NW

 

Last quarter, I recorded my net worth at $369,922. This time, it’s $389,213, up $19,291. This represents an average increase of just under $6,500 every month. Although most of that is achieved by reducing debt, it’s a start, and a very good one. Debt plays significant role in our financial struggles and if we can consistently decrease our debts over time rather than add to them, we have the right attitudes and the necessary tools to build wealth, because the idea is that, once the debt is gone, we can use the same disciplined approach towards investing to gain even more speed towards financial independence.

*See Pilot post for more info on loans.

Path to a Million: 2016 Q4 – Results

8

In this post I talk about why I wanted to make my net worth public. Here are the actual numbers and below I’ll discuss what they all represent. Since this is the first time I am posting this, I will give some background information below. Going forward, I will only be posting the statement of net worth and referring to this post for the details.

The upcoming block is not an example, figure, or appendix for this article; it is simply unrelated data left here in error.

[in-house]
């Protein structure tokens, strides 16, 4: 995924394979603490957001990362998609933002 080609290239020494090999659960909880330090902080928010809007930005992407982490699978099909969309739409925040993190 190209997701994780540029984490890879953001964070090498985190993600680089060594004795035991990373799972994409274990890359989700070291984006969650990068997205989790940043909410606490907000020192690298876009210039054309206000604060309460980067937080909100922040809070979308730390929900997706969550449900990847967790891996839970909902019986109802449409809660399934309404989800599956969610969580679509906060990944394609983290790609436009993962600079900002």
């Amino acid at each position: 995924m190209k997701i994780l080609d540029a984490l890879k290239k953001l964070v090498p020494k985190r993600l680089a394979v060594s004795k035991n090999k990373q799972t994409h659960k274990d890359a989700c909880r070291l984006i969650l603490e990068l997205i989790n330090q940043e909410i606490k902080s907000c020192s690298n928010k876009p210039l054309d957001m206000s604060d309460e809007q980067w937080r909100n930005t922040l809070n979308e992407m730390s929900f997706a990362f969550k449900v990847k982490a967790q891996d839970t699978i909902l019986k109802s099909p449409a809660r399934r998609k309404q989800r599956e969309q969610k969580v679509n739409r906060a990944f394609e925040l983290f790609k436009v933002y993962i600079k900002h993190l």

q4-nw

On the asset side

Liquid assets represent cash and investments that can be easily accessed in the event of an emergency.

Personal property includes things that have been appraised but aren’t real property and aren’t easily accessible. That includes jewelry, furniture, etc.

Real estate is pretty self-explanatory.

 

On the Liability side

Both the HELOC and the Consumer loans seem like “too good to be true” deals, however they are state and federal subsidized loans for energy efficient improvements on our primary residence. The HELOC is for the solar panels and the consumer loan is for energy efficient central AC.

The student loans are what they are. But if you want to know how determined I am to pay them off, I graduated with over $45,000 in 2015, and I’ve paid down over $10,000 in principal payments this year alone. So I don’t anticipate it will be weighing around my neck much longer.

2 of the 3 mortgage loans are on rental properties which are cash flowing well and do not require us to pay anything out of pocket.

I do not have, nor have I ever had credit card debt.

Net Worth